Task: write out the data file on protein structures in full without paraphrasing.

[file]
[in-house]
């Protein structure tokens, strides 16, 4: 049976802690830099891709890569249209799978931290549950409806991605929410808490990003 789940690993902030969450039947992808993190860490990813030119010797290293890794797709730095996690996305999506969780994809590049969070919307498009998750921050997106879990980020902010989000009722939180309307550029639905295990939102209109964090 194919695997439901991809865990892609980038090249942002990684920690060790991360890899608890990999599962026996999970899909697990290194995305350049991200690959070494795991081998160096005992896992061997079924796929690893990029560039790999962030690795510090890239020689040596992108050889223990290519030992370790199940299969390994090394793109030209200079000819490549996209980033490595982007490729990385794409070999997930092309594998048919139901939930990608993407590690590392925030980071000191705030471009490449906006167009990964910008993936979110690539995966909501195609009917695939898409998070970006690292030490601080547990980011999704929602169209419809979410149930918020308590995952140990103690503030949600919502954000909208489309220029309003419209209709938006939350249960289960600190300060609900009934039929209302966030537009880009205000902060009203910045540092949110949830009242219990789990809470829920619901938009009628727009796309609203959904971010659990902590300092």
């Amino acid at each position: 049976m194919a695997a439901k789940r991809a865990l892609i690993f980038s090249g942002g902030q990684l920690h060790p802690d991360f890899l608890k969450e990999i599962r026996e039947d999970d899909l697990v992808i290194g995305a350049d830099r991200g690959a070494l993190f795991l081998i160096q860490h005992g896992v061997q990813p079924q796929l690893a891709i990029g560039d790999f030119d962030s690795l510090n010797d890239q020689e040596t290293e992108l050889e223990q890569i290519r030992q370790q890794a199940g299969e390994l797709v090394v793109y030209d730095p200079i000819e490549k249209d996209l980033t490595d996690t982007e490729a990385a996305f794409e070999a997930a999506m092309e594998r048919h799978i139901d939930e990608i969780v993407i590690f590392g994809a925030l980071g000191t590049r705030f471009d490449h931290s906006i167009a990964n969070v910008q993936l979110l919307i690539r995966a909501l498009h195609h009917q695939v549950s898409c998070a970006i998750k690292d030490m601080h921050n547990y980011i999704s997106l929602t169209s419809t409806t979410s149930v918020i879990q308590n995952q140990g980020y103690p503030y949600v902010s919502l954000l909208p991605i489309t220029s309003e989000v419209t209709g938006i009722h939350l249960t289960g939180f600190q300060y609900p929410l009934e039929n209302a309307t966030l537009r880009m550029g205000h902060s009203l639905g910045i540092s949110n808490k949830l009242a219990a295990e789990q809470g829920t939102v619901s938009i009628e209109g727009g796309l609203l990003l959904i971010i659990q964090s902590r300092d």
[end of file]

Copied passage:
[in-house]
């Protein structure tokens, strides 16, 4: 049976802690830099891709890569249209799978931290549950409806991605929410808490990003 789940690993902030969450039947992808993190860490990813030119010797290293890794797709730095996690996305999506969780994809590049969070919307498009998750921050997106879990980020902010989000009722939180309307550029639905295990939102209109964090 194919695997439901991809865990892609980038090249942002990684920690060790991360890899608890990999599962026996999970899909697990290194995305350049991200690959070494795991081998160096005992896992061997079924796929690893990029560039790999962030690795510090890239020689040596992108050889223990290519030992370790199940299969390994090394793109030209200079000819490549996209980033490595982007490729990385794409070999997930092309594998048919139901939930990608993407590690590392925030980071000191705030471009490449906006167009990964910008993936979110690539995966909501195609009917695939898409998070970006690292030490601080547990980011999704929602169209419809979410149930918020308590995952140990103690503030949600919502954000909208489309220029309003419209209709938006939350249960289960600190300060609900009934039929209302966030537009880009205000902060009203910045540092949110949830009242219990789990809470829920619901938009009628727009796309609203959904971010659990902590300092």
């Amino acid at each position: 049976m194919a695997a439901k789940r991809a865990l892609i690993f980038s090249g942002g902030q990684l920690h060790p802690d991360f890899l608890k969450e990999i599962r026996e039947d999970d899909l697990v992808i290194g995305a350049d830099r991200g690959a070494l993190f795991l081998i160096q860490h005992g896992v061997q990813p079924q796929l690893a891709i990029g560039d790999f030119d962030s690795l510090n010797d890239q020689e040596t290293e992108l050889e223990q890569i290519r030992q370790q890794a199940g299969e390994l797709v090394v793109y030209d730095p200079i000819e490549k249209d996209l980033t490595d996690t982007e490729a990385a996305f794409e070999a997930a999506m092309e594998r048919h799978i139901d939930e990608i969780v993407i590690f590392g994809a925030l980071g000191t590049r705030f471009d490449h931290s906006i167009a990964n969070v910008q993936l979110l919307i690539r995966a909501l498009h195609h009917q695939v549950s898409c998070a970006i998750k690292d030490m601080h921050n547990y980011i999704s997106l929602t169209s419809t409806t979410s149930v918020i879990q308590n995952q140990g980020y103690p503030y949600v902010s919502l954000l909208p991605i489309t220029s309003e989000v419209t209709g938006i009722h939350l249960t289960g939180f600190q300060y609900p929410l009934e039929n209302a309307t966030l537009r880009m550029g205000h902060s009203l639905g910045i540092s949110n808490k949830l009242a219990a295990e789990q809470g829920t939102v619901s938009i009628e209109g727009g796309l609203l990003l959904i971010i659990q964090s902590r300092d």